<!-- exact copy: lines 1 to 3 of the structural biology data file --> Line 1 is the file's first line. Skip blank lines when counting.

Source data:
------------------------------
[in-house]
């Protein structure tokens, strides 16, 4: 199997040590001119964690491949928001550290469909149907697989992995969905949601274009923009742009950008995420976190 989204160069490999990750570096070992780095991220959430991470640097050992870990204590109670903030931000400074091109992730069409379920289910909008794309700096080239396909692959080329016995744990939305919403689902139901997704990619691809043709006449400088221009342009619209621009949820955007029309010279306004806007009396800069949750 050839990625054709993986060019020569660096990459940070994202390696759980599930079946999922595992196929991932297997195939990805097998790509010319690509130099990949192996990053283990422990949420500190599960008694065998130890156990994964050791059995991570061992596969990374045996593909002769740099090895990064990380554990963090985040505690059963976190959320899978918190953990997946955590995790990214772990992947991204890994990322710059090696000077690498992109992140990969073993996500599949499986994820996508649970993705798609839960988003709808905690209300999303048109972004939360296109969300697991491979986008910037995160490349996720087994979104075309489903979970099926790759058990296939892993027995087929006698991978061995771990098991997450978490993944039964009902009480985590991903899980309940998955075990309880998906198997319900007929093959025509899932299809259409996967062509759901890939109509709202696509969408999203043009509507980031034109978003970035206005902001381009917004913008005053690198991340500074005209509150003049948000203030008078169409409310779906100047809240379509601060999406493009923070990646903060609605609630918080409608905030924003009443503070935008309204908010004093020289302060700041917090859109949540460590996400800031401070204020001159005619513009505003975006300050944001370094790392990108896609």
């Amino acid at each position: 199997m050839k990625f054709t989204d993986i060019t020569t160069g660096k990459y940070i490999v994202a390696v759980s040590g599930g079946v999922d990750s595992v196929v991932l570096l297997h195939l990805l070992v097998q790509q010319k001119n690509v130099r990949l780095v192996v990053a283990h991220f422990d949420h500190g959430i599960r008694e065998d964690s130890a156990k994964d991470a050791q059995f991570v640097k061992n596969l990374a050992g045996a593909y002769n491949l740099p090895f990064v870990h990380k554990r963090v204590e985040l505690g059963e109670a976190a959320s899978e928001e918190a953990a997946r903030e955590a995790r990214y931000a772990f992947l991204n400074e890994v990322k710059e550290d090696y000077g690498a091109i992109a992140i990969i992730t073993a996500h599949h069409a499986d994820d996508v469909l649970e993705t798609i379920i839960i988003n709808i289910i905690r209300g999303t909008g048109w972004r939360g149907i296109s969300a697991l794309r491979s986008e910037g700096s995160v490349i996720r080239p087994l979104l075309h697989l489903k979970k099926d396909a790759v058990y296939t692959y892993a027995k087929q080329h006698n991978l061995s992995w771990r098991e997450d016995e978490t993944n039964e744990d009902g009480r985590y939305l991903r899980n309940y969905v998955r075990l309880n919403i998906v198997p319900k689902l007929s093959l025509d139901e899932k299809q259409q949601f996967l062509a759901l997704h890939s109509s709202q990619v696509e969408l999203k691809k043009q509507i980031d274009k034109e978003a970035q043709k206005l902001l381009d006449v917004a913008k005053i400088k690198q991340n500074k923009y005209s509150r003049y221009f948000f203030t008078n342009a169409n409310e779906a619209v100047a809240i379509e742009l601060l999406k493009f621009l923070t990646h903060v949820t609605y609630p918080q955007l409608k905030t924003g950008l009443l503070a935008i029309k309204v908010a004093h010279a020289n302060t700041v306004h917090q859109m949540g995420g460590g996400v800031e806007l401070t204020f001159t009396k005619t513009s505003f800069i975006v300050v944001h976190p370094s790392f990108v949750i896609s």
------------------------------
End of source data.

[in-house]
């Protein structure tokens, strides 16, 4: 199997040590001119964690491949928001550290469909149907697989992995969905949601274009923009742009950008995420976190 989204160069490999990750570096070992780095991220959430991470640097050992870990204590109670903030931000400074091109992730069409379920289910909008794309700096080239396909692959080329016995744990939305919403689902139901997704990619691809043709006449400088221009342009619209621009949820955007029309010279306004806007009396800069949750 050839990625054709993986060019020569660096990459940070994202390696759980599930079946999922595992196929991932297997195939990805097998790509010319690509130099990949192996990053283990422990949420500190599960008694065998130890156990994964050791059995991570061992596969990374045996593909002769740099090895990064990380554990963090985040505690059963976190959320899978918190953990997946955590995790990214772990992947991204890994990322710059090696000077690498992109992140990969073993996500599949499986994820996508649970993705798609839960988003709808905690209300999303048109972004939360296109969300697991491979986008910037995160490349996720087994979104075309489903979970099926790759058990296939892993027995087929006698991978061995771990098991997450978490993944039964009902009480985590991903899980309940998955075990309880998906198997319900007929093959025509899932299809259409996967062509759901890939109509709202696509969408999203043009509507980031034109978003970035206005902001381009917004913008005053690198991340500074005209509150003049948000203030008078169409409310779906100047809240379509601060999406493009923070990646903060609605609630918080409608905030924003009443503070935008309204908010004093020289302060700041917090859109949540460590996400800031401070204020001159005619513009505003975006300050944001370094790392990108896609």
């Amino acid at each position: 199997m050839k990625f054709t989204d993986i060019t020569t160069g660096k990459y940070i490999v994202a390696v759980s040590g599930g079946v999922d990750s595992v196929v991932l570096l297997h195939l990805l070992v097998q790509q010319k001119n690509v130099r990949l780095v192996v990053a283990h991220f422990d949420h500190g959430i599960r008694e065998d964690s130890a156990k994964d991470a050791q059995f991570v640097k061992n596969l990374a050992g045996a593909y002769n491949l740099p090895f990064v870990h990380k554990r963090v204590e985040l505690g059963e109670a976190a959320s899978e928001e918190a953990a997946r903030e955590a995790r990214y931000a772990f992947l991204n400074e890994v990322k710059e550290d090696y000077g690498a091109i992109a992140i990969i992730t073993a996500h599949h069409a499986d994820d996508v469909l649970e993705t798609i379920i839960i988003n709808i289910i905690r209300g999303t909008g048109w972004r939360g149907i296109s969300a697991l794309r491979s986008e910037g700096s995160v490349i996720r080239p087994l979104l075309h697989l489903k979970k099926d396909a790759v058990y296939t692959y892993a027995k087929q080329h006698n991978l061995s992995w771990r098991e997450d016995e978490t993944n039964e744990d009902g009480r985590y939305l991903r899980n309940y969905v998955r075990l309880n919403i998906v198997p319900k689902l007929s093959l025509d139901e899932k299809q259409q949601f996967l062509a759901l997704h890939s109509s709202q990619v696509e969408l999203k691809k043009q509507i980031d274009k034109e978003a970035q043709k206005l902001l381009d006449v917004a913008k005053i400088k690198q991340n500074k923009y005209s509150r003049y221009f948000f203030t008078n342009a169409n409310e779906a619209v100047a809240i379509e742009l601060l999406k493009f621009l923070t990646h903060v949820t609605y609630p918080q955007l409608k905030t924003g950008l009443l503070a935008i029309k309204v908010a004093h010279a020289n302060t700041v306004h917090q859109m949540g995420g460590g996400v800031e806007l401070t204020f001159t009396k005619t513009s505003f800069i975006v300050v944001h976190p370094s790392f990108v949750i896609s």